Daguerreotypes are the earliest artefacts of photography, produced between 1838 and approx.. 1862. They consist of a copper base plate, with a silver layer on top. This silver layer was made light sensitive with iodium or bromide and developed with mercury fumes. The image was in this way produced directly on this metal substrate. As a consequence, this surface and its image is very prone to physical and chemical damage, mostly by tarnishing in the ambient air polluted with sulphur. The brown-blue-black tarnishing colours consist of mainly silver sulphides and obscure hereby the image.
The removal of this tarnish or the cleaning is a very delicate matter, since every contact will damage the original surface and image. Using the afterglow of an atmospheric plasma can offer a valuable alternative technique since it is dry, low temperature, non-contact, no sputtering effects generated and the ability to work in localised areas.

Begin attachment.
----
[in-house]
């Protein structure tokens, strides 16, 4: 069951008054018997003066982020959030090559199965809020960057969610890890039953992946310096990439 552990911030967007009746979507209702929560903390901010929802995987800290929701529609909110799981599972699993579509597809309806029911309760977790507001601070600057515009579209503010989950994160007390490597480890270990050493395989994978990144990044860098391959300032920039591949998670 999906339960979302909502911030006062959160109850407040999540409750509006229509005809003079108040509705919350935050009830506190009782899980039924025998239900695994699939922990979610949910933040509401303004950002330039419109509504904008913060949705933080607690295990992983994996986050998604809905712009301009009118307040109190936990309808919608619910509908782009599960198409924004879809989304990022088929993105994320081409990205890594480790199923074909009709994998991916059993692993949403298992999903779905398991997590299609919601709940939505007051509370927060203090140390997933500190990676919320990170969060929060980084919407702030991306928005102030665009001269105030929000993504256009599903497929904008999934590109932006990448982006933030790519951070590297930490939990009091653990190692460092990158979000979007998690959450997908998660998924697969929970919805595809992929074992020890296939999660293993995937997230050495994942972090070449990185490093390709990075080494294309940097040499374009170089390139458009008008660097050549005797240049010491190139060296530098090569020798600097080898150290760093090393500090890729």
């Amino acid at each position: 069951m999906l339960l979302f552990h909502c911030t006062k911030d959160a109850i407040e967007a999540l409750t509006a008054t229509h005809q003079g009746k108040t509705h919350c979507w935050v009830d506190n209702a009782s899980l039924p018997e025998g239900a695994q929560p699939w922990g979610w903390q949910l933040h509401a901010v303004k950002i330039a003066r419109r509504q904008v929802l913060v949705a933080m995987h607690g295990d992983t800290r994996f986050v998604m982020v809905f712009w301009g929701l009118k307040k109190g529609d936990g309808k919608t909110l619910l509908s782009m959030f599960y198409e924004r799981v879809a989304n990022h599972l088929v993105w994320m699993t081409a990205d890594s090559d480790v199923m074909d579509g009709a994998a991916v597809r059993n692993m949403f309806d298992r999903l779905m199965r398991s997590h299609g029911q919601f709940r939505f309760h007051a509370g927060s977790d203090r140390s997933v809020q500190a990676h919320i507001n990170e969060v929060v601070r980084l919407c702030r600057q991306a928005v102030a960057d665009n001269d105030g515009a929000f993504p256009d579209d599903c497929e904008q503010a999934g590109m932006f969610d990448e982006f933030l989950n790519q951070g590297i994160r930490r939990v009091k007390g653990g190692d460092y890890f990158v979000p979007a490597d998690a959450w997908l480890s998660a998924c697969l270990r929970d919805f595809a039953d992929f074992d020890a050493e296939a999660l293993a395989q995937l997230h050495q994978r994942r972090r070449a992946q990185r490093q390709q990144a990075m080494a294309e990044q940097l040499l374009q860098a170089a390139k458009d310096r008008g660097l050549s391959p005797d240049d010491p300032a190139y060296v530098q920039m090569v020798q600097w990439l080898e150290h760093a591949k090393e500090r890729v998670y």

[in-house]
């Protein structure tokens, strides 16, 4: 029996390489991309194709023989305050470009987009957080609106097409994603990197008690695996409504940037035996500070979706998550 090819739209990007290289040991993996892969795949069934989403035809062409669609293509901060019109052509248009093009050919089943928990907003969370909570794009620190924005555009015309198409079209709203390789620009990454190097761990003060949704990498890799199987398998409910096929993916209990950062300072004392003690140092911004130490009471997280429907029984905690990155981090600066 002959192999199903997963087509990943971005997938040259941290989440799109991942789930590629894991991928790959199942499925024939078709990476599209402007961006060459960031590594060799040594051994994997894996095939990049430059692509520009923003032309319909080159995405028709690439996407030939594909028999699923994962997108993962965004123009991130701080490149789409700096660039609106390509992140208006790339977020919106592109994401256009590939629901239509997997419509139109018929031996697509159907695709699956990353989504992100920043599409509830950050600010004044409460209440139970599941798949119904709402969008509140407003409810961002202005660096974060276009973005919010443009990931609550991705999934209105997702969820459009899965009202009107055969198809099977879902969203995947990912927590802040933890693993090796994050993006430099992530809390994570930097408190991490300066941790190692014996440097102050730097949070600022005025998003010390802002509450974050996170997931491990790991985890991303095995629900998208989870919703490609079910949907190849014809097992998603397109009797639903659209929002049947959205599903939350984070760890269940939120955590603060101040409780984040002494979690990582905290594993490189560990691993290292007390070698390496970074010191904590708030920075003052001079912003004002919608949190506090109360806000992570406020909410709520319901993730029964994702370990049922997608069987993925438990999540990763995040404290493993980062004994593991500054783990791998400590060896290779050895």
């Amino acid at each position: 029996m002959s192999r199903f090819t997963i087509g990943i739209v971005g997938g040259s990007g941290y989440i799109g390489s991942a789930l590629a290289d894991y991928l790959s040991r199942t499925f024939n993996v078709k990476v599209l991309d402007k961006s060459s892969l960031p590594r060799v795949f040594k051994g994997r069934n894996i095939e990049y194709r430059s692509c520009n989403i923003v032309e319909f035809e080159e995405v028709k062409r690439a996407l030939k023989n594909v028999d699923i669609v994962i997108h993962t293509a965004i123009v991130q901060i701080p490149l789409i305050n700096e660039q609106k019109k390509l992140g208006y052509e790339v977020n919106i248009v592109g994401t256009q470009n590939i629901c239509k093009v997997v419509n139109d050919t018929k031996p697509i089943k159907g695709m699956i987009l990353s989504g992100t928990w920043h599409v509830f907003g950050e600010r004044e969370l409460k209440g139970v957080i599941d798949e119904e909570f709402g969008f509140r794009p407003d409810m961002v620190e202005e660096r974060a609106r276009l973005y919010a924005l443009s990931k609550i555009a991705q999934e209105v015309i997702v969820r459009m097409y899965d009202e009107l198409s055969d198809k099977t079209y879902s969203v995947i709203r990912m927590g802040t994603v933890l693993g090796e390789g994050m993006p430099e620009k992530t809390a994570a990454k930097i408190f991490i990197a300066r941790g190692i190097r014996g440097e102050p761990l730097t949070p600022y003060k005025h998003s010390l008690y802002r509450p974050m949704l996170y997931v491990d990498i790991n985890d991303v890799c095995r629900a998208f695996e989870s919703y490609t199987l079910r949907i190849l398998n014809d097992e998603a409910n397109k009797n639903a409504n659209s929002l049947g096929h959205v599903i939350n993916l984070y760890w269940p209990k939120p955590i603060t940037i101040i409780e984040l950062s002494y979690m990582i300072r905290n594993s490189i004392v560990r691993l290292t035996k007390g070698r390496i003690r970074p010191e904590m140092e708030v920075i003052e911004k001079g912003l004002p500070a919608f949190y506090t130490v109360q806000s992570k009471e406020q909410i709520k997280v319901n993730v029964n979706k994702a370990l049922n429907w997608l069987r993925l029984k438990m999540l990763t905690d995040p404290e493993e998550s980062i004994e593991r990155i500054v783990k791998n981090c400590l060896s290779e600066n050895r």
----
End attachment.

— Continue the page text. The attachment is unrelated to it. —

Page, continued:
Further research is applied in this field. Also historical glass negatives and other silver based photographic image carriers are possible to be treated in a similar way.
University of Antwerp – Conservation Studies
Patrick Storme, Olivier Schalm
|Before cleaning||Right side, vertical orientation, after atmospheric plasma treatment|
Details of the above treatment:
|Spot 1, 50x||Spot 4, 50x||Spot 8, 500x|
|Spot 1, 50x||Spot 4, 50x||Spot 8, 500x